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The Accidental Billionaires: Sex, Money, Betrayal and the Founding of Facebook [Format Kindle]

Ben Mezrich
4.5 étoiles sur 5  Voir tous les commentaires (2 commentaires client)

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Chapter 1 | October 2003

It was probably the third cocktail that did the trick. It was hard for Eduardo to tell for sure, because the three drinks had come in such rapid succession—the empty plastic cups were now stacked accordion style on the windowsill behind him—that he hadn’t been able to gauge for certain when the change had occurred. But there was no denying it now, the evidence was all over him. The pleasantly warm flush to his normally sallow cheeks; the relaxed, almost rubbery way he leaned against the window—a stark contrast to his usual calcified, if slightly hunched posture; and most important of all, the easy smile on his face, something he’d practiced unsuccessfully in the mirror for two hours before he’d left his dorm room that evening. No doubt at all, the alcohol had taken effect, and Eduardo wasn’t scared anymore. At the very least, he was no longer overwhelmed with the intense urge to get the fuck out of there.

To be sure, the room in front of him was intimidating: the immense crystal chandelier hanging from the arched, cathedral ceiling; the thick red velvet carpeting that seemed to bleed right out of the regal mahogany walls; the meandering, bifurcated staircase that snaked up toward the storied, ultrasecret, catacombed upper floors. Even the windowpanes behind Eduardo’s head seemed treacherous, lit from behind by the flickering anger of a bonfire consuming most of the narrow courtyard outside, twists of flame licking at the ancient, pockmarked glass.

This was a terrifying place, especially for a kid like Eduardo. He hadn’t grown up poor—he’d spent most of his childhood being shuttled between upper-middle-class communities in Brazil and Miami before matriculating at Harvard—but he was a complete stranger to the sort of old-world opulence this room represented. Even through the booze, Eduardo could feel the insecurities rumbling deep down in the pit of his stomach. He felt like a freshman all over again, stepping into Harvard Yard for the first time, wondering what the hell he was doing there, wondering how he could possibly belong in a place like that. How he could possibly belong in a place like this.

He shifted against the sill, scanning the crowd of young men that filled most of the cavernous room. A mob, really, bunched together around the pair of makeshift bars that had been set up specifically for the event. The bars themselves were fairly shoddy—wooden tables that were little more than slabs, starkly out of character in such an austere setting—but nobody noticed, because the bars were staffed by the only girls in the room; matching, bust-heavy blondes in low-cut black tops, brought in from one of the local all-female colleges to cater to the mob of young men.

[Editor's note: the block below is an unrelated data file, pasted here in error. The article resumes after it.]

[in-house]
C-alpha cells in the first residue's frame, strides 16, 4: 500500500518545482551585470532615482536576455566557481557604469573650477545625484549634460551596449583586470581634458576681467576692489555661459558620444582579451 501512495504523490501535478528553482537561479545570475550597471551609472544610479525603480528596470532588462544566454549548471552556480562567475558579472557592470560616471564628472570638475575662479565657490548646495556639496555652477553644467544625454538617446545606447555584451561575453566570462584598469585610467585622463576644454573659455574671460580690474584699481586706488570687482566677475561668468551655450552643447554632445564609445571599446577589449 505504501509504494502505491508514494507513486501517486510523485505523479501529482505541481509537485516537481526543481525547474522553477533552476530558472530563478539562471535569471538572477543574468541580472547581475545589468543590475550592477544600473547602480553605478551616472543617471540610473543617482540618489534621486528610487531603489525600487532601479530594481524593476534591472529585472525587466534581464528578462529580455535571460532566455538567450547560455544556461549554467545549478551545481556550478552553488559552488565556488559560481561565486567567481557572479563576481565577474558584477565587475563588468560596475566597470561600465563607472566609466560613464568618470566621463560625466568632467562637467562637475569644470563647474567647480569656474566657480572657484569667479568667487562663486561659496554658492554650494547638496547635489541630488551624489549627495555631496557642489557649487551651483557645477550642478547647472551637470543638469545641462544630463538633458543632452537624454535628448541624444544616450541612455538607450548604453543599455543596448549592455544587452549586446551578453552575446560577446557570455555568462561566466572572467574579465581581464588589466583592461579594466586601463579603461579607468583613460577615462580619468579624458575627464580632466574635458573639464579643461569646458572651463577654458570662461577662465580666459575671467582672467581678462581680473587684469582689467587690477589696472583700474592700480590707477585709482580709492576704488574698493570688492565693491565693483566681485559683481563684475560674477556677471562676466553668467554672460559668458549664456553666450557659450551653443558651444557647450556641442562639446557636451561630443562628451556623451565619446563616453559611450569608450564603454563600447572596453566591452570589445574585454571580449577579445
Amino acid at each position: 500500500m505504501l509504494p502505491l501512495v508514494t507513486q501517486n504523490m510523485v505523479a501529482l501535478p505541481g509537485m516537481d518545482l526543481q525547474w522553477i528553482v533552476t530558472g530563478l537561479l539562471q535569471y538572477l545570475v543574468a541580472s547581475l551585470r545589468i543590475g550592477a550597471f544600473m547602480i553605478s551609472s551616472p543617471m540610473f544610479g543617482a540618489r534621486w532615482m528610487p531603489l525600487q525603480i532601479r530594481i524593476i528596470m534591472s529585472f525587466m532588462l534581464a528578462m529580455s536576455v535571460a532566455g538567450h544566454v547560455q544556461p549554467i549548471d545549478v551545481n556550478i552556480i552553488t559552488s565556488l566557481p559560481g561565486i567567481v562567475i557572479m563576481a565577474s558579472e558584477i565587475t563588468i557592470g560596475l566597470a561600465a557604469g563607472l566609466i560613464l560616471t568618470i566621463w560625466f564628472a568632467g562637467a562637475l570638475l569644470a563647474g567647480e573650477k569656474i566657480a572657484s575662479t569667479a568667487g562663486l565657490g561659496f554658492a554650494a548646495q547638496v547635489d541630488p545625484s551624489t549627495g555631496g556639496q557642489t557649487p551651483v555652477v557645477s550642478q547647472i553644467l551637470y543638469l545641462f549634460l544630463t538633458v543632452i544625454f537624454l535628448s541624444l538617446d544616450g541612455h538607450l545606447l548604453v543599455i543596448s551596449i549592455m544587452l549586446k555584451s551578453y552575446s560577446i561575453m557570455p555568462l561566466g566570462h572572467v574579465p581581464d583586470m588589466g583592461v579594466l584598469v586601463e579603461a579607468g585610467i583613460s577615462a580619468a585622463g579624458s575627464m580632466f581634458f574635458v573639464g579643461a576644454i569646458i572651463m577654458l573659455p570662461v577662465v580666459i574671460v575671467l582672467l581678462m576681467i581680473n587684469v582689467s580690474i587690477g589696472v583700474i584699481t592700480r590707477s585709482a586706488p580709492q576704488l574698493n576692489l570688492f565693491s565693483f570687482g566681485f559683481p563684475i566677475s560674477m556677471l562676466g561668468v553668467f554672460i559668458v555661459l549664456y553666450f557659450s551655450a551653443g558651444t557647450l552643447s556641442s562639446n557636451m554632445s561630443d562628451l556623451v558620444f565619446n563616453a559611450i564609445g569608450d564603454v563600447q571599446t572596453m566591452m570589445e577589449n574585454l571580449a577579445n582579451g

The mob, in many ways, was even more frightening than the building itself. Eduardo couldn’t tell for sure, but he guessed there had to be about two hundred of them—all male, all dressed in similar dark blazers and equally dark slacks. Sophomores, mostly; a mix of races, but there was something very similar about all the faces—the smiles that seemed so much easier than Eduardo’s, the confidence in those two hundred pairs of eyes—these kids weren’t used to having to prove themselves. They belonged. For most of them, this party—this place—was just a formality.

Eduardo took a deep breath, wincing slightly at the bitter tinge to the air. The ash from the bonfire outside was making its way through the windowpanes, but he didn’t move away from his perch against the sill, not yet. He wasn’t ready yet.

Instead, he let his attention settle on the group of blazers closest to him—four kids of medium build. He didn’t recognize any of them from his classes; two of the kids were blond and preppy-looking, like they’d just stepped off a train from Connecticut. The third was Asian, and seemed a little older, but it was hard to tell for sure. The fourth, however—African American and very polished-looking, from his grin to his perfectly coiffed hair—was definitely a senior.

Eduardo felt his back stiffen, and he glanced toward the black kid’s tie. The color of the material was all the verification Eduardo needed. The kid was a senior, and it was time for Eduardo to make

his move.

Eduardo straightened his shoulders and pushed off of the sill. He nodded at the two Connecticut kids and the Asian, but his attention remained focused on the older kid—and his solid black, uniquely decorated tie.

“Eduardo Saverin.” Eduardo introduced himself, vigorously shaking the kid’s hand. “Great to meet you.”

The kid responded with his own name, Darron something, which Eduardo filed away in the back of his memory. The kid’s name didn’t really matter; the tie alone told him everything he needed to know. The purpose of this entire evening lay in the little white birds that speckled the solid black material. The tie designated him as a member of the Phoenix-S K; he was one of twenty or so hosts of the evening’s affair, who were scattered among the two hundred sophomore men.

“Saverin. You’re the one with the hedge fund, right?”

Eduardo blushed, but inside he was thrilled that the Phoenix member recognized his name. It was a bit of an exaggeration—he didn’t have a hedge fund, he’d simply made some money investing with his brother during his sophomore summer—but he wasn’t going to correct the mistake. If the Phoenix members were talking about him, if somehow they were impressed by what they’d heard—well, maybe he had a chance.

It was a heady thought, and Eduardo’s heart started to beat a

little harder as he tried to spread just the right amount of bullshit

to keep the senior interested. More than any test he’d taken freshman or sophomore year, this moment was going to define his future. Eduardo knew what it would mean to gain entrance to the Phoenix—for his social status during his last two years of college, and for his future, whatever future he chose to chase.